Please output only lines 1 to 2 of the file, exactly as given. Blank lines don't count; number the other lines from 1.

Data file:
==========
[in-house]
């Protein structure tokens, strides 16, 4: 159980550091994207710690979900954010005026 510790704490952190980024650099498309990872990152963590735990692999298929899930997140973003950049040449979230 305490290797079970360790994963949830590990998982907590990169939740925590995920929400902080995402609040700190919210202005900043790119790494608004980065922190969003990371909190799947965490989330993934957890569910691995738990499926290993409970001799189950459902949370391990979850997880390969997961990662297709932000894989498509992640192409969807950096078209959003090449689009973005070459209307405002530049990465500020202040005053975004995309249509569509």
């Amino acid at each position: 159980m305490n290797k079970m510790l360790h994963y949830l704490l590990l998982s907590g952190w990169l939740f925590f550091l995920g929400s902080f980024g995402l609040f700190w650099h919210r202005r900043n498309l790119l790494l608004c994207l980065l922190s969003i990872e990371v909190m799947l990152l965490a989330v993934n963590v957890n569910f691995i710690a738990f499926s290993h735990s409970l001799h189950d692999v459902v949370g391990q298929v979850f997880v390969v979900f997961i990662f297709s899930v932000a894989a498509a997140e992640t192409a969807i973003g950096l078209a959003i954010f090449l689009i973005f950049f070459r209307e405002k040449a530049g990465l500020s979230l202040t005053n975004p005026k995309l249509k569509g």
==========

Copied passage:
[in-house]
């Protein structure tokens, strides 16, 4: 159980550091994207710690979900954010005026 510790704490952190980024650099498309990872990152963590735990692999298929899930997140973003950049040449979230 305490290797079970360790994963949830590990998982907590990169939740925590995920929400902080995402609040700190919210202005900043790119790494608004980065922190969003990371909190799947965490989330993934957890569910691995738990499926290993409970001799189950459902949370391990979850997880390969997961990662297709932000894989498509992640192409969807950096078209959003090449689009973005070459209307405002530049990465500020202040005053975004995309249509569509």